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Christadelphians

Christadelphians. A Christian sect founded by John Thomas (New York, c.1848), but with adherents in Britain. Originally called Thomasites, the name Christadelphian (‘Brother of Christ’) was adopted during the American Civil War to justify objection to military service. Rejecting ministers and churches, and with no overall organization, the core belief is millennialist, with Christ expected to return and rule from Jerusalem; the Bible is regarded as infallible, the doctrine of the trinity is rejected, baptism is seen as valid only by immersion, and the unconverted will not be raised from the dead.

A. S. Hargreaves

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Christadelphians

Christadelphians (krĬs´tədĕl´fēənz) [Gr.,=brothers of Christ], small religious denomination founded in the United States in 1848 by John Thomas. Its members live by the Scriptures and await the second coming of Jesus on earth, who, they believe, will establish a theocracy with its center in Jerusalem. There is no ordained ministry. Christadelphians do not believe in the Trinity or the existence of hell. They do not vote, hold public office, or participate in war. There are about 6,500 members in the United States and 50,000 members worldwide.

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Christadelphian

Chris·ta·del·phi·an / ˌkristəˈdelfēən/ • n. a member of a Christian sect, founded in the U.S. in 1848, that claims to return to the beliefs and practices of the earliest disciples and holds that Christ will return in power to set up a worldwide theocracy beginning at Jerusalem. • adj. of or adhering to this sect and its beliefs.

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Christadelphians

Christadelphians. Christian denomination founded by John Thomas (1805–71), a physician in Richmond, Virginia, who broke away from the Christian Church of Alexander Campbell in 1844. The name Christadelphians (‘Christ's brethren’) reflects Thomas's claim to return to the beliefs and practice of the earliest disciples. Christadelphians take no part in politics, voting, or military service.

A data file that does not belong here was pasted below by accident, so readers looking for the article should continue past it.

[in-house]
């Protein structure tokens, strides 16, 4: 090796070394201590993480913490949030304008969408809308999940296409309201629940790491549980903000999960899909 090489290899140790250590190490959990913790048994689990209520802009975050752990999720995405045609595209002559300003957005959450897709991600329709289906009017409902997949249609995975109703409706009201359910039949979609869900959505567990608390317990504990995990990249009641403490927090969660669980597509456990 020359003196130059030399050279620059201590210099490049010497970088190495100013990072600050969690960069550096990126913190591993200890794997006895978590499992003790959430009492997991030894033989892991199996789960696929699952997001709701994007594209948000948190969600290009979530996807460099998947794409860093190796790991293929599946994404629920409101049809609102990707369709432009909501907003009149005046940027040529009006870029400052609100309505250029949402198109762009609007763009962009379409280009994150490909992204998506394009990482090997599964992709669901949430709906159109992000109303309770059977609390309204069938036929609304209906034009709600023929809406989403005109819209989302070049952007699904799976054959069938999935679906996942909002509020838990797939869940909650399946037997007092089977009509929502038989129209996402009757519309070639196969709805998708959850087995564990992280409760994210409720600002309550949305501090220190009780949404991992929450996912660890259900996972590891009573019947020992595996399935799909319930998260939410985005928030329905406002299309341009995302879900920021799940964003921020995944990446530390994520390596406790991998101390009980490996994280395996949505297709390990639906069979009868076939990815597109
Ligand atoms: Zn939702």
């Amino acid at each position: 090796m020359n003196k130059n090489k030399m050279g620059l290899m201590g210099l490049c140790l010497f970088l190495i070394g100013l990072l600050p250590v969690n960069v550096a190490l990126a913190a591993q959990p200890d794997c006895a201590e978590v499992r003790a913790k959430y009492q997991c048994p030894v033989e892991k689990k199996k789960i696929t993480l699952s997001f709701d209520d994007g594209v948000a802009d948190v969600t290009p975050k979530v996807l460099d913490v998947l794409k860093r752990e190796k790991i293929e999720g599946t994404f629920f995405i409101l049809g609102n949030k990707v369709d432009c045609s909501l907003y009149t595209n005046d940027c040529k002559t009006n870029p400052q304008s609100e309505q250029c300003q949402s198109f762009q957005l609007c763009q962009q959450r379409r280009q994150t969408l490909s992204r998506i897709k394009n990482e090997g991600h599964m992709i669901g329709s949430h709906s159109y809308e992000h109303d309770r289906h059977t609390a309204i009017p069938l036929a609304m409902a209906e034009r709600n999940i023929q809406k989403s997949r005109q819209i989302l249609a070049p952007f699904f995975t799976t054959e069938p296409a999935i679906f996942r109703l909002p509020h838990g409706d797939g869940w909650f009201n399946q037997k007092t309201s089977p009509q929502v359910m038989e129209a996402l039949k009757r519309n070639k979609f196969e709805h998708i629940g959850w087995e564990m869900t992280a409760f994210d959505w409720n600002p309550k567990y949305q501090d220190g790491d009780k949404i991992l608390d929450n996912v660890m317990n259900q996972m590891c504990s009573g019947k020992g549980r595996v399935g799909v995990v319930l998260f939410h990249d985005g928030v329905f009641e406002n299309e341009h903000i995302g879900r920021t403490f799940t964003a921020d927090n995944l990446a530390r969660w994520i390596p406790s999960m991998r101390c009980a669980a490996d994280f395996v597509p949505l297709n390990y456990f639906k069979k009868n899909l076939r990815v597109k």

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Christadelphian

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Christadelphians

CHRISTADELPHIANS

Brothers of Christ, a sect founded by Dr. John Thomas (180571), an English physician who came to the U.S. in 1832. At first he associated with the Campbellites (Disciples of Christ), but disagreed with them on several doctrinal points (see campbell, alexander; christian church). He severed his ties with Campbellism in 1834. Between 1844 and 1847 Thomas developed his own theological system, which he maintained was that of primitive Christianity. Branding all existing churches as apostate, he won a few converts in the U.S., Canada, and England. The name Christadelphian was adopted during the Civil War.

Christadelphians reject the doctrine of the Trinity and the divinity of Jesus Christ. They deny eternal punishment and the existence of a personal devil. They believe that Christ will soon ascend David's throne in the Holy Land, gather the 12 tribes of Israel, and rule the world for 1,000 years. Baptism by immersion is considered the sole valid form. Only those who have heard and accepted what the sect considers divine truth will receive the gift of immortality; no others will be raised from the dead. Members of the sect try to disassociate themselves from the secular community; they do not serve in the armed forces, vote, seek public office, join labor unions, or indulge in wordly amusements. They are also opposed to smoking, divorce, and marrying outside of the sect.

Local congregations, called ecclesiae, follow a congregational polity. They employ no salaried clergy; each congregation elects its own "serving brethren" for three-year terms. They handle all liturgical and administrative duties. Christadelphians usually meet for worship in private homes or rented halls. Local congregations hold a weekly communion service on Sunday. They emphasize the study of the Bible and sometimes sponsor public lectures to interest outsiders. The sect maintains no foreign missions, seminaries, or schools, except for a few summer Bible schools. Christadelphian congregations do not recognize an overall ecclesiastical authority; they may join other ecclesiae in loose federations.

Bibliography: b. r. wilson, Sects and Society: A Sociological Study of the Elim Tabernacle, Christian Science, and Christadelphians (Berkeley 1961). c. h. lippy, The Christadelphians in North America (Lewiston, N.Y. 1989).

[w. j. whalen/eds.]

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